The Democratic National Convention is going fully virtual this year.

Rather than days of full programming, the convention will be condensed into two hours of televised speeches spread out from Monday, August 17, to Thursday, August 20. Former Vice President Joe Biden is set to accept his party’s nomination on Thursday night from his home in Delaware, rather than the original planned location of Milwaukee, Wisconsin.

Fears about the Covid-19 outbreak and the potential to spread the virus even with a severely reduced crowd caused the Democratic National Committee to scrap its in-person Milwaukee convention.

Starting at 9 Eastern each night, the Democratic convention will be broadcast on all major television networks, social media sites like Facebook, Twitter, and YouTube, and streaming services like Apple TV and Roku. The convention will also be streamed live from the DNC’s website.

The DNC lineup features big Democratic names including former first lady Michelle Obama and former President Barack Obama, Sen. Bernie Sanders, Rep. Alexandria Ocasio-Cortez, and Sens. Amy Klobuchar and Elizabeth Warren. The convention will also feature former Republican presidential candidate and Ohio Gov. John Kasich, who will deliver an appeal to his fellow Republicans to support Biden for president. The week will culminate with Biden and Sen. Kamala Harris accepting their nominations to be president and vice president.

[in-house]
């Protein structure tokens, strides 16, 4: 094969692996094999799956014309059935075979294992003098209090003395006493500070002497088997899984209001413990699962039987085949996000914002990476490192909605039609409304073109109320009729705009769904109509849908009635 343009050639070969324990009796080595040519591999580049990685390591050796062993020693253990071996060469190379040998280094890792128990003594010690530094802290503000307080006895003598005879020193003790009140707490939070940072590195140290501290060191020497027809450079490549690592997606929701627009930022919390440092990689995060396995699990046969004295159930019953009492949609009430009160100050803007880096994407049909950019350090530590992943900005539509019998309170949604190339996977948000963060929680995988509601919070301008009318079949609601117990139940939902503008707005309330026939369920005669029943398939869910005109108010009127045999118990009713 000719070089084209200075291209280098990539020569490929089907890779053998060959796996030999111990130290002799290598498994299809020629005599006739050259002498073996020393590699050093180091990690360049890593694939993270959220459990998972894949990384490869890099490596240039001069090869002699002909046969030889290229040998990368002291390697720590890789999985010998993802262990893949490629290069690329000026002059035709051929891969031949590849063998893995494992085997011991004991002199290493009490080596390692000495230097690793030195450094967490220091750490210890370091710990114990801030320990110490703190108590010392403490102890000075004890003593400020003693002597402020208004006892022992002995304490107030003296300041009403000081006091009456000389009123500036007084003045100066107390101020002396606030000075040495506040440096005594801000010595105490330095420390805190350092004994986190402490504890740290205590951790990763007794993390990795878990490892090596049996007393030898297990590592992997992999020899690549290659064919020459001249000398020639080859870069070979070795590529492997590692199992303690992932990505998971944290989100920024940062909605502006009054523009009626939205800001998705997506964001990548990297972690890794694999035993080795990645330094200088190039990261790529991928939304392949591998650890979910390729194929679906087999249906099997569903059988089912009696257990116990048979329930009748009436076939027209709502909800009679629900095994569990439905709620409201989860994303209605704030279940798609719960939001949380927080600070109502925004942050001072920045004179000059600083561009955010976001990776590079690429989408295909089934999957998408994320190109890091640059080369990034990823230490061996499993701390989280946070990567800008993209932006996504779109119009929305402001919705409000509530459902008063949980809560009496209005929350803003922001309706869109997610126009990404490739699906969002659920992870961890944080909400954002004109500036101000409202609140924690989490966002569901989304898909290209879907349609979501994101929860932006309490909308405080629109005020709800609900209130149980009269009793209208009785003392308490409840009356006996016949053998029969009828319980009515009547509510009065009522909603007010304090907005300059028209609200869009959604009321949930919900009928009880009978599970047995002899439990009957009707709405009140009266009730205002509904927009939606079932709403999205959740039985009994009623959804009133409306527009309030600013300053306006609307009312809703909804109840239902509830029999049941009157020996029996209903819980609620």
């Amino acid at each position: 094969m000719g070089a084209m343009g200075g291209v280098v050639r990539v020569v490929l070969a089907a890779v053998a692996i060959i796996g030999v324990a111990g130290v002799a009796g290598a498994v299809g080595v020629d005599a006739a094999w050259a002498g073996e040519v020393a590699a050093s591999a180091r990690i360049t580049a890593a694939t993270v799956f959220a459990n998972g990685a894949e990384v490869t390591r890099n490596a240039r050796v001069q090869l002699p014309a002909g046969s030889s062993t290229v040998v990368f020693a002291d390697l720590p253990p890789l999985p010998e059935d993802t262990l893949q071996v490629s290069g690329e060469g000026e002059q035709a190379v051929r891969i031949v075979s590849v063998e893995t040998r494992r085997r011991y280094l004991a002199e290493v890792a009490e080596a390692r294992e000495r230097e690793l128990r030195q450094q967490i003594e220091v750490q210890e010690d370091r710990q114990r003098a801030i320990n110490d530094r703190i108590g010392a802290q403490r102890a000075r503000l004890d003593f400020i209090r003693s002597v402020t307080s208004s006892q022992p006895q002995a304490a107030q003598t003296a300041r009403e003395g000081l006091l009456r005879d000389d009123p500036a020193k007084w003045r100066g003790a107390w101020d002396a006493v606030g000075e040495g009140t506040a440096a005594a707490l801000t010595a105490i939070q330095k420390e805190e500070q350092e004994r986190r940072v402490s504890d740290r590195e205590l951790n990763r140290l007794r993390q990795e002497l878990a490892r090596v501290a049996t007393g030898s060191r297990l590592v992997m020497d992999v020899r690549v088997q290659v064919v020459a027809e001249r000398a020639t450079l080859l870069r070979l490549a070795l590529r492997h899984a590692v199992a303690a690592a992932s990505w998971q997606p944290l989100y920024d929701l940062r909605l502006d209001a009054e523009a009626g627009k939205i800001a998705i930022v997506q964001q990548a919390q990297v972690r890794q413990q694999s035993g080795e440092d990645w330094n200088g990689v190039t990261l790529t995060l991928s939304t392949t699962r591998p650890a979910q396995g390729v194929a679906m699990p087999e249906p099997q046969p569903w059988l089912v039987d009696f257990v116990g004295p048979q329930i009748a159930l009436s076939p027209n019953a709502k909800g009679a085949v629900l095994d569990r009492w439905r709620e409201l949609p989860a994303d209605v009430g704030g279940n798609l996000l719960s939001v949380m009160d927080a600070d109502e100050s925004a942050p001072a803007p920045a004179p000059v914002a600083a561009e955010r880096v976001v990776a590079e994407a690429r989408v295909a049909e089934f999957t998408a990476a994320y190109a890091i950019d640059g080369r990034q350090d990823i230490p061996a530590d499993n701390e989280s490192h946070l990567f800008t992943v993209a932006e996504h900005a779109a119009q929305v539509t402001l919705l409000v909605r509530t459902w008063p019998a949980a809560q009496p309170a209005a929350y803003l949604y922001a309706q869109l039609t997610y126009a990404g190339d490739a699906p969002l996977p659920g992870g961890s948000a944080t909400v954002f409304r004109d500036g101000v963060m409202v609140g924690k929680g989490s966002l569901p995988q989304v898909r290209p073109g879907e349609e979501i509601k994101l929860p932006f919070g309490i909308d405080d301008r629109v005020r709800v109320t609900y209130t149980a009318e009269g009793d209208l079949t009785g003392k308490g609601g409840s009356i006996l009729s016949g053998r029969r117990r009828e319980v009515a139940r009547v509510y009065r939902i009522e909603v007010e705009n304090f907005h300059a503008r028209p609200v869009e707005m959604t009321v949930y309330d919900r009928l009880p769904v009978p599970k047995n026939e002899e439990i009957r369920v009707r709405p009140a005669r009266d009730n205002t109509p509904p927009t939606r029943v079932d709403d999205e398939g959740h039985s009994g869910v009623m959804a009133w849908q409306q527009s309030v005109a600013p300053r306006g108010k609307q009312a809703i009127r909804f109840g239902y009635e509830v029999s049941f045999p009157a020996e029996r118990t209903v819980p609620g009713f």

The lineup has not been without controversy. Ocasio-Cortez has been slotted just one minute to deliver remarks on Tuesday. Many progressives have criticized the decision — she is one of the highest-profile members of the Democratic Party and among its brightest young stars, and she is a compelling speaker. But Politico reported moderate Democrats worried giving her too high a profile would allow Republicans to paint Biden as a “vessel” of the left. The New York Congress member responded by tweeting out a poem by Benjamin E. Mays, “I have only just a minute,” which the late Rep. Elijah Cummings recited in his first speech to Congress in 1996.

There has also been outcry that former Housing and Urban Development Secretary Julián Castro, the only Latino candidate in the 2020 primary field, won’t deliver an address during the event. Initially, former 2020 Democratic presidential candidate Andrew Yang was left off the list of speakers, but the entrepreneur said he has since been added. Former New York City Mayor Mike Bloomberg has been given a slot as well. Some progressives have expressed dismay at the DNC’s apparent prioritization of figures like Bloomberg and Kasich over Castro and Ocasio-Cortez.